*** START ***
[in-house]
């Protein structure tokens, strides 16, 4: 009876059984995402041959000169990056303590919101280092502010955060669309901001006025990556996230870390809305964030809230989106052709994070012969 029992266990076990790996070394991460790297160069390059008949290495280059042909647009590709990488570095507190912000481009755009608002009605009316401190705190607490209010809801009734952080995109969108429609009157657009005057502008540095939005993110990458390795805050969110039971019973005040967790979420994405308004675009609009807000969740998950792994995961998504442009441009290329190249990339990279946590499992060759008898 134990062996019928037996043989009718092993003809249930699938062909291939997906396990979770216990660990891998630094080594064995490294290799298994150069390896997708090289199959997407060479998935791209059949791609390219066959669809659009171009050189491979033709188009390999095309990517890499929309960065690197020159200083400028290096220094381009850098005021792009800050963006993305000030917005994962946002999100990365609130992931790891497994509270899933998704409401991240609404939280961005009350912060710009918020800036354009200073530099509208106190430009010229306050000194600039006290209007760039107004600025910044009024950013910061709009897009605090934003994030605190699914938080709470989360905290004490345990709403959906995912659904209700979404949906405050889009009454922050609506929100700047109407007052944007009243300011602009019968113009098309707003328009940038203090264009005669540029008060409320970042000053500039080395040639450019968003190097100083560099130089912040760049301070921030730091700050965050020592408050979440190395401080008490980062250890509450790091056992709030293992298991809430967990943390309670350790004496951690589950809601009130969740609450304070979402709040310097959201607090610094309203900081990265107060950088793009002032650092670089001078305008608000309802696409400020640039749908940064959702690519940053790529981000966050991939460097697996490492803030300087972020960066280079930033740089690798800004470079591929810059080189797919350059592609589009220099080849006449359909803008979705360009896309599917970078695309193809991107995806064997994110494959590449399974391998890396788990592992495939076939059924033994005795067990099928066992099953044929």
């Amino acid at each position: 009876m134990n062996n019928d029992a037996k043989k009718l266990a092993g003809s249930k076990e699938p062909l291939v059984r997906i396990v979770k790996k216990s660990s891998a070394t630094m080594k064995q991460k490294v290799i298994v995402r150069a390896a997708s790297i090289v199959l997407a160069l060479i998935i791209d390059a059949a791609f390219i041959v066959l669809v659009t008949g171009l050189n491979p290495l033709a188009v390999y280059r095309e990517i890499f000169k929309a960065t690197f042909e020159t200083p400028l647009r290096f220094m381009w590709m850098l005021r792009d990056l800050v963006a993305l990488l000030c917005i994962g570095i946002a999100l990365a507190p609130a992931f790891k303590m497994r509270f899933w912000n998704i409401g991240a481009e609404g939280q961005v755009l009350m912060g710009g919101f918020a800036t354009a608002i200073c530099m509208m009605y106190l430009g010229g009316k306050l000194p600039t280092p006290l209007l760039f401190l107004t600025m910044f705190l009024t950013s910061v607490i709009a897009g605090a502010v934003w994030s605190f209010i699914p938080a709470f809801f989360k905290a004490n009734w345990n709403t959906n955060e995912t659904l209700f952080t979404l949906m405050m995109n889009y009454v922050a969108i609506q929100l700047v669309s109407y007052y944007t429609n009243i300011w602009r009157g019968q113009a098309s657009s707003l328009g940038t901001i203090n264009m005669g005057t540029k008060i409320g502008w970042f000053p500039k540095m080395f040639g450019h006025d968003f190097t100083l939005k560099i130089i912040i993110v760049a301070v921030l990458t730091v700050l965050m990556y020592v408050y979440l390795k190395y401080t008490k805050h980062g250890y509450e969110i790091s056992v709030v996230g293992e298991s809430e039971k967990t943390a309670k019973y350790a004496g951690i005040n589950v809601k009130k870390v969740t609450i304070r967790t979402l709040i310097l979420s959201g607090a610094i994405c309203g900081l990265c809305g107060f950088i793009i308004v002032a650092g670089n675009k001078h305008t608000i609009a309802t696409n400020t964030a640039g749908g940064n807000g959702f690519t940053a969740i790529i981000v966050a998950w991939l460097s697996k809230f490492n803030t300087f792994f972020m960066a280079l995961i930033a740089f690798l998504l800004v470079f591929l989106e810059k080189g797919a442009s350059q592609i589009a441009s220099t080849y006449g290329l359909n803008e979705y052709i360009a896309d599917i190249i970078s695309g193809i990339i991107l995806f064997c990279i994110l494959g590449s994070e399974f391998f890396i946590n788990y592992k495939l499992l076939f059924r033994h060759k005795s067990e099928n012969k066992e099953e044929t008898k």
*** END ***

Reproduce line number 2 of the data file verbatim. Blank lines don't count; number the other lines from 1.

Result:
């Protein structure tokens, strides 16, 4: 009876059984995402041959000169990056303590919101280092502010955060669309901001006025990556996230870390809305964030809230989106052709994070012969 029992266990076990790996070394991460790297160069390059008949290495280059042909647009590709990488570095507190912000481009755009608002009605009316401190705190607490209010809801009734952080995109969108429609009157657009005057502008540095939005993110990458390795805050969110039971019973005040967790979420994405308004675009609009807000969740998950792994995961998504442009441009290329190249990339990279946590499992060759008898 134990062996019928037996043989009718092993003809249930699938062909291939997906396990979770216990660990891998630094080594064995490294290799298994150069390896997708090289199959997407060479998935791209059949791609390219066959669809659009171009050189491979033709188009390999095309990517890499929309960065690197020159200083400028290096220094381009850098005021792009800050963006993305000030917005994962946002999100990365609130992931790891497994509270899933998704409401991240609404939280961005009350912060710009918020800036354009200073530099509208106190430009010229306050000194600039006290209007760039107004600025910044009024950013910061709009897009605090934003994030605190699914938080709470989360905290004490345990709403959906995912659904209700979404949906405050889009009454922050609506929100700047109407007052944007009243300011602009019968113009098309707003328009940038203090264009005669540029008060409320970042000053500039080395040639450019968003190097100083560099130089912040760049301070921030730091700050965050020592408050979440190395401080008490980062250890509450790091056992709030293992298991809430967990943390309670350790004496951690589950809601009130969740609450304070979402709040310097959201607090610094309203900081990265107060950088793009002032650092670089001078305008608000309802696409400020640039749908940064959702690519940053790529981000966050991939460097697996490492803030300087972020960066280079930033740089690798800004470079591929810059080189797919350059592609589009220099080849006449359909803008979705360009896309599917970078695309193809991107995806064997994110494959590449399974391998890396788990592992495939076939059924033994005795067990099928066992099953044929």